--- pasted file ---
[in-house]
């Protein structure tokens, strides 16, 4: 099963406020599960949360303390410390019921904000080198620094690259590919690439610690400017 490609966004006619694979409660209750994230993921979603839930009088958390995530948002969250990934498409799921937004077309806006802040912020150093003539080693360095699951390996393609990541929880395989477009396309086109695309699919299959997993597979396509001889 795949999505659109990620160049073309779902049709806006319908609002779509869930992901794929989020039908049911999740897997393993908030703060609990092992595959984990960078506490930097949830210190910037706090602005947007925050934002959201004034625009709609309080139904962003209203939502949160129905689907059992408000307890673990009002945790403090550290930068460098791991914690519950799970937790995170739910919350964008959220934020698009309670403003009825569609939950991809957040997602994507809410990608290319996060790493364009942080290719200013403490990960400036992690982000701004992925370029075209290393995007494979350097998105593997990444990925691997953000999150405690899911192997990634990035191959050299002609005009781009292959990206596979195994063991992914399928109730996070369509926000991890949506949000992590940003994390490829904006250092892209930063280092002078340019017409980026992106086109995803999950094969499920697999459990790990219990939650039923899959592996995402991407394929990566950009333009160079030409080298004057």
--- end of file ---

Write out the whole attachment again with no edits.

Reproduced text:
[in-house]
């Protein structure tokens, strides 16, 4: 099963406020599960949360303390410390019921904000080198620094690259590919690439610690400017 490609966004006619694979409660209750994230993921979603839930009088958390995530948002969250990934498409799921937004077309806006802040912020150093003539080693360095699951390996393609990541929880395989477009396309086109695309699919299959997993597979396509001889 795949999505659109990620160049073309779902049709806006319908609002779509869930992901794929989020039908049911999740897997393993908030703060609990092992595959984990960078506490930097949830210190910037706090602005947007925050934002959201004034625009709609309080139904962003209203939502949160129905689907059992408000307890673990009002945790403090550290930068460098791991914690519950799970937790995170739910919350964008959220934020698009309670403003009825569609939950991809957040997602994507809410990608290319996060790493364009942080290719200013403490990960400036992690982000701004992925370029075209290393995007494979350097998105593997990444990925691997953000999150405690899911192997990634990035191959050299002609005009781009292959990206596979195994063991992914399928109730996070369509926000991890949506949000992590940003994390490829904006250092892209930063280092002078340019017409980026992106086109995803999950094969499920697999459990790990219990939650039923899959592996995402991407394929990566950009333009160079030409080298004057």